FRANKFORT — Gov. Steve Beshear, the Democratic House and Republican Senate apparently are no closer to agreement on how to fund changes to the state pension system, a key difference on perhaps the most important issue still facing the 2013 General Assembly.
Beshear sidestepped the question Wednesday when he was asked by a reporter if the Senate had offered a way to pay for proposed changes to the underfunded state employee pension system.
“What I can say to you is the Senate and the House and I are discussing both pension reform and possible options for funding it,” Beshear answered.
But Senate President Robert Stivers, R-Manchester, later said there has been no funding proposal offered by the Senate.
“The Governor has discussed a menu of items with us, but there has been no proposal presented by the Senate.”
Kentucky’s employee pension systems are badly underfunded and Moody’s Investor Service recently downgraded the state’s credit ratings until it shores up those systems.
The Republican Senate passed a package of reforms based on recommendations of a task force which would move new employees into a hybrid, cash-balance plan but maintain current defined benefits for existing employees and retirees.
The bill states the General Assembly’s “intent” to begin fully funding the system — but it provides no defined source of revenues to do that.
The House rewrote the bill to maintain defined benefits even for new employees and passed a companion bill which calls for using revenues from expanded lottery games and instant racing to pay for the annual contributions. But the Senate refused to consider either bill.
House Speaker Greg Stumbo, D-Prestonsburg, and Beshear want a specified funding source for pension reform.
But Stivers and majority floor leader Damon Thayer, R-Georgetown, who sponsored the Senate pension bill and co-chaired the pension task force, have repeatedly said they want to fund the pension contributions within the current budget and projected revenue growth.
Stumbo released a statement which indicated Republicans may at least be considering some kind of funding method.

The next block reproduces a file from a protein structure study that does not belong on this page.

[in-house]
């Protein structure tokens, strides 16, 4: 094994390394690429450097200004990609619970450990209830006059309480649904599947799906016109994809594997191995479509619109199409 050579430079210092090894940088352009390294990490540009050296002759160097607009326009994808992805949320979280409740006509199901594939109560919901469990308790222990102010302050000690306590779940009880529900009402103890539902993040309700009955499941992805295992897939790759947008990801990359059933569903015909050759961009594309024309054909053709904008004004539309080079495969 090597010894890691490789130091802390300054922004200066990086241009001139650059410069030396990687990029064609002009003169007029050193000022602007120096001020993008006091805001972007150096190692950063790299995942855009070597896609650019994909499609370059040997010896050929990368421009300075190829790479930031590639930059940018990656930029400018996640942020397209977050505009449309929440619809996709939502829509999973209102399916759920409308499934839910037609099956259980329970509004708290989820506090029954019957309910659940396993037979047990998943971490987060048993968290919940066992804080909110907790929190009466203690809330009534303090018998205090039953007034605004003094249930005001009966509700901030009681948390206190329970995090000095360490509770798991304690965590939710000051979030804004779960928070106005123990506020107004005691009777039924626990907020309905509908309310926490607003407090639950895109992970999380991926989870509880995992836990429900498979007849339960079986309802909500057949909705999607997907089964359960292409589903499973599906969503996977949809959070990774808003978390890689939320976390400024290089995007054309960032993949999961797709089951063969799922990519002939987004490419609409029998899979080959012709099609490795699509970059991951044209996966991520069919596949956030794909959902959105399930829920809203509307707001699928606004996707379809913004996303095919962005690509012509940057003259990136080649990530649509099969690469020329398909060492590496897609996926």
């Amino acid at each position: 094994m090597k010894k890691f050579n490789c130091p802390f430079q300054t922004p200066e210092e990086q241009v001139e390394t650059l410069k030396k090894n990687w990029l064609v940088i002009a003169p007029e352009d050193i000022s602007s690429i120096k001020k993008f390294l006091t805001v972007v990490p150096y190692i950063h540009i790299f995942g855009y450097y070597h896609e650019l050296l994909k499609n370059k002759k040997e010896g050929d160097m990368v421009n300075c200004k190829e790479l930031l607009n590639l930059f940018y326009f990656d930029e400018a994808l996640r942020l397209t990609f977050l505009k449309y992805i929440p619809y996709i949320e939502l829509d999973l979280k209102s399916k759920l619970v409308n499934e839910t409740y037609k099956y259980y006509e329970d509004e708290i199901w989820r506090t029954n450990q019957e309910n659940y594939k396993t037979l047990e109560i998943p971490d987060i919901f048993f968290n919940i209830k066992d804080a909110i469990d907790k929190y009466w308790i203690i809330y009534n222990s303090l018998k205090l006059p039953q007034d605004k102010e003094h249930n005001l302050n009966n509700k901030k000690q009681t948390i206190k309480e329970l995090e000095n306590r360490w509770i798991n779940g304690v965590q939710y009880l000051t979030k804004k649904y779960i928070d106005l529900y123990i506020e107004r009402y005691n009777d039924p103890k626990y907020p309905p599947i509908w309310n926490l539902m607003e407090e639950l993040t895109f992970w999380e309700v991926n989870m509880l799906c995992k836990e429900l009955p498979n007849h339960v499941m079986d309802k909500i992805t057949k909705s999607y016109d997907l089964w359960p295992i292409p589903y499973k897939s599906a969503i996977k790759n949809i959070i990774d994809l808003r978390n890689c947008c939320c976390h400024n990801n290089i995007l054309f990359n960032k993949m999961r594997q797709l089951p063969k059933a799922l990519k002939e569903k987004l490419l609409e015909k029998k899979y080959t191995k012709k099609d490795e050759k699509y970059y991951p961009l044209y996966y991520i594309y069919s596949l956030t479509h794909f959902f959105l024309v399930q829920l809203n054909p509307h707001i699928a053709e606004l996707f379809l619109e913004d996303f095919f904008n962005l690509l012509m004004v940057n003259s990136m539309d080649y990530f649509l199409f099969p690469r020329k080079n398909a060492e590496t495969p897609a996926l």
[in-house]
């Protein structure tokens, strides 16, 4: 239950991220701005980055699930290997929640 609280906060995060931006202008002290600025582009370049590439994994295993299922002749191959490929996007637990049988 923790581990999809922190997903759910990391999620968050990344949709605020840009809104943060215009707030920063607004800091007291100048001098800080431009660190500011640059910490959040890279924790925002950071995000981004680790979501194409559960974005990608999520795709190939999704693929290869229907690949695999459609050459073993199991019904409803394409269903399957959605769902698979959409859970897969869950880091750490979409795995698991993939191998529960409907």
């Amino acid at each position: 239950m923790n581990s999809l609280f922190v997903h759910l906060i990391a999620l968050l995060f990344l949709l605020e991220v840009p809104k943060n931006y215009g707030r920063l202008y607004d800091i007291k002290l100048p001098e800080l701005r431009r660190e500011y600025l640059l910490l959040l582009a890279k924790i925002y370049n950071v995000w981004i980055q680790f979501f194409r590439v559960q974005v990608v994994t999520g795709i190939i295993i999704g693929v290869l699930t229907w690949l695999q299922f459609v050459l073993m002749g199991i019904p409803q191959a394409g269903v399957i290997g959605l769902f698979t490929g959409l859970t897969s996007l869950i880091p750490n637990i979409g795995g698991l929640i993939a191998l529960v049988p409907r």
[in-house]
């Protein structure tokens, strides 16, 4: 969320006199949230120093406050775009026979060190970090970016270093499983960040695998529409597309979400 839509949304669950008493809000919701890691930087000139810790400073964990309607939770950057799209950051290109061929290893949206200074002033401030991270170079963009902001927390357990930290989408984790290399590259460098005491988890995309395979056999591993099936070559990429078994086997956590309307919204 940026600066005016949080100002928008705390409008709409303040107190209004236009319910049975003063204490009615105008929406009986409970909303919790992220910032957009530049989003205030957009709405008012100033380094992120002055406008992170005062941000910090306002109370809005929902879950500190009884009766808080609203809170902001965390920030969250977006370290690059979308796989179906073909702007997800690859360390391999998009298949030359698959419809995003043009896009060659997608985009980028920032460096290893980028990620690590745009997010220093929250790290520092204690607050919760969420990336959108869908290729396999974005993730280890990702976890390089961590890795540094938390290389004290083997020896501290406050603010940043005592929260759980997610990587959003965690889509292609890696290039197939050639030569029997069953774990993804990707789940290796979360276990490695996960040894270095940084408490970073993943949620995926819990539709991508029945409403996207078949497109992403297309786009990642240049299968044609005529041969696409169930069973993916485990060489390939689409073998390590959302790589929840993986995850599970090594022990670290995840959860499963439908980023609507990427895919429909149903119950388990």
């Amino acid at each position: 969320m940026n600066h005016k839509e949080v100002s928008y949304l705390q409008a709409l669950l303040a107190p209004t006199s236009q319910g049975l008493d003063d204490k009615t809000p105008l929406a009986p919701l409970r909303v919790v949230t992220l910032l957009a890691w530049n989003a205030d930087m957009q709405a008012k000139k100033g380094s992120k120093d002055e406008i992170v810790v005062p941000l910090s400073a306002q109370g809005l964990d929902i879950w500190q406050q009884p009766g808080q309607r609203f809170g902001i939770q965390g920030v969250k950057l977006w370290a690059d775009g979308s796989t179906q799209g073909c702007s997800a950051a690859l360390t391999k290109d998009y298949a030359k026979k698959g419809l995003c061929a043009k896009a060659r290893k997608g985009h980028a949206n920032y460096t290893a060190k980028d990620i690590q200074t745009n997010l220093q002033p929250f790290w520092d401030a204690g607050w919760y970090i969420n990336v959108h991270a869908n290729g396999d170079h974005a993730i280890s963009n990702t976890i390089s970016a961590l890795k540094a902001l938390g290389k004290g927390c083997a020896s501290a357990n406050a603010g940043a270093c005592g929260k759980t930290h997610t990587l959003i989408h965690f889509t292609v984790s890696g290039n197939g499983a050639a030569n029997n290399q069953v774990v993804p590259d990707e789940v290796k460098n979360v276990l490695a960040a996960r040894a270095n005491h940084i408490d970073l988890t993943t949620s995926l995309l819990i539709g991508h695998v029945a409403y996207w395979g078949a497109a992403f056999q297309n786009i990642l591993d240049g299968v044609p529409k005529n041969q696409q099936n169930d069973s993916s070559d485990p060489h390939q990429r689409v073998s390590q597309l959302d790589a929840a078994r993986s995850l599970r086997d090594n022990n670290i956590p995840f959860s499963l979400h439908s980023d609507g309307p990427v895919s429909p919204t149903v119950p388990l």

“I understand the Senate is working on a funding plan, but I haven’t seen the details yet or spoken with anyone in the Senate about it,” said Stumbo in a statement.
Lawmakers recessed last week until next Monday and Tuesday, Mar. 25 and 26, providing time for Beshear to consider vetoing any bills already passed. Pension discussions have continued during the interim and Beshear said he remains hopeful a deal can be worked out.
While the funding piece seems a key disagreement, the two sides haven’t indicated a resolution on their differences about how to structure reforms either. But Beshear Wednesday still held out hope.
“We have not reached any final agreement on anything yet,” Beshear said. “But those discussions continue and I remain hopeful that by Monday or Tuesday we will come to a positive resolution.”
The governor also said he is reviewing arguments about whether he should veto a “religious freedom” bill, but he hasn’t made a decision.
The Religious Freedom Act, HB 279, was sponsored by Rep. Bob Damron, R-Nicholasville, and passed by wide margins in both the House and Senate. It would require that government must demonstrate clear and convincing evidence of a compelling state interest before enforcing laws which infringe on people’s religious freedom.
Damron’s bill was a reaction to a case last year in which members of the conservative Schwartzentruber Amish sect were arrested and fined for failing to display orange, rectangular “slow-moving vehicle” symbols on their horse-drawn buggies. They contend the symbols violated their religious beliefs.
The case reached the Kentucky Supreme Court which upheld the arrests, but the General Assembly subsequently changed the slow-moving vehicle law to accommodate the Amish objection.
But several civil rights groups, including gay rights groups, have said HB 279, Damron’s’ bill this year, might provide a legal basis for ignoring civil rights laws regarding fair housing or employment. Louisville Mayor Greg Fischer earlier this week wrote Beshear urging him to veto the bill.
“We’re gathering as much information as we can this week by folks who have concerns on both sides of that bill,” Beshear said. “We’re hearing a lot from a lot of folks, and I’m trying to get my arms around it so that I can make the best-informed decision I can.”
Beshear has three options: sign the bill into law; allow it to become law without his signature; or veto it. But the legislature can override his veto with simple majorities of both chambers, 51 votes in the House and 20 votes in the Senate.
The House passed the bill 82-7 while the Senate voted for it 29-6.
Ronnie Ellis writes for CNHI News Service and is based in Frankfort. Reach him at email@example.com. Follow CNHI News Service stories on Twitter at www.twitter.com/
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